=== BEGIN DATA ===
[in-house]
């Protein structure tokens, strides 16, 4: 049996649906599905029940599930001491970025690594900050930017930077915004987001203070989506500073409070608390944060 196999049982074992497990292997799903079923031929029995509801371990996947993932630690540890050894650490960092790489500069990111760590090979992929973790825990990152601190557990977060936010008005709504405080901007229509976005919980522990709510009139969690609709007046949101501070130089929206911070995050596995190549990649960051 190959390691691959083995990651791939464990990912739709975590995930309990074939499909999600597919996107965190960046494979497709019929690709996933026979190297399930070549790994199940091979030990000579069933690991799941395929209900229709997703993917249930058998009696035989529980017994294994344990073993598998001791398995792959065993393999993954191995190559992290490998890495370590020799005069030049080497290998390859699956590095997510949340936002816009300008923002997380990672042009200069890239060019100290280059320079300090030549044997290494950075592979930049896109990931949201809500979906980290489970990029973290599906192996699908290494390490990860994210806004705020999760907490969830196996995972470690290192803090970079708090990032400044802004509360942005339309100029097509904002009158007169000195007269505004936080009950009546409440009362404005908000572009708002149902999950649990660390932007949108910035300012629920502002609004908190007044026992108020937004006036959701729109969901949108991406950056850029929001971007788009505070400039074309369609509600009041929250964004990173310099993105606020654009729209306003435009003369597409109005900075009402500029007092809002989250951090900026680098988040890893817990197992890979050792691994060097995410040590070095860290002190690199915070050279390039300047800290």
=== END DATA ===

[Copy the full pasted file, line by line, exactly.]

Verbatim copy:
[in-house]
């Protein structure tokens, strides 16, 4: 049996649906599905029940599930001491970025690594900050930017930077915004987001203070989506500073409070608390944060 196999049982074992497990292997799903079923031929029995509801371990996947993932630690540890050894650490960092790489500069990111760590090979992929973790825990990152601190557990977060936010008005709504405080901007229509976005919980522990709510009139969690609709007046949101501070130089929206911070995050596995190549990649960051 190959390691691959083995990651791939464990990912739709975590995930309990074939499909999600597919996107965190960046494979497709019929690709996933026979190297399930070549790994199940091979030990000579069933690991799941395929209900229709997703993917249930058998009696035989529980017994294994344990073993598998001791398995792959065993393999993954191995190559992290490998890495370590020799005069030049080497290998390859699956590095997510949340936002816009300008923002997380990672042009200069890239060019100290280059320079300090030549044997290494950075592979930049896109990931949201809500979906980290489970990029973290599906192996699908290494390490990860994210806004705020999760907490969830196996995972470690290192803090970079708090990032400044802004509360942005339309100029097509904002009158007169000195007269505004936080009950009546409440009362404005908000572009708002149902999950649990660390932007949108910035300012629920502002609004908190007044026992108020937004006036959701729109969901949108991406950056850029929001971007788009505070400039074309369609509600009041929250964004990173310099993105606020654009729209306003435009003369597409109005900075009402500029007092809002989250951090900026680098988040890893817990197992890979050792691994060097995410040590070095860290002190690199915070050279390039300047800290």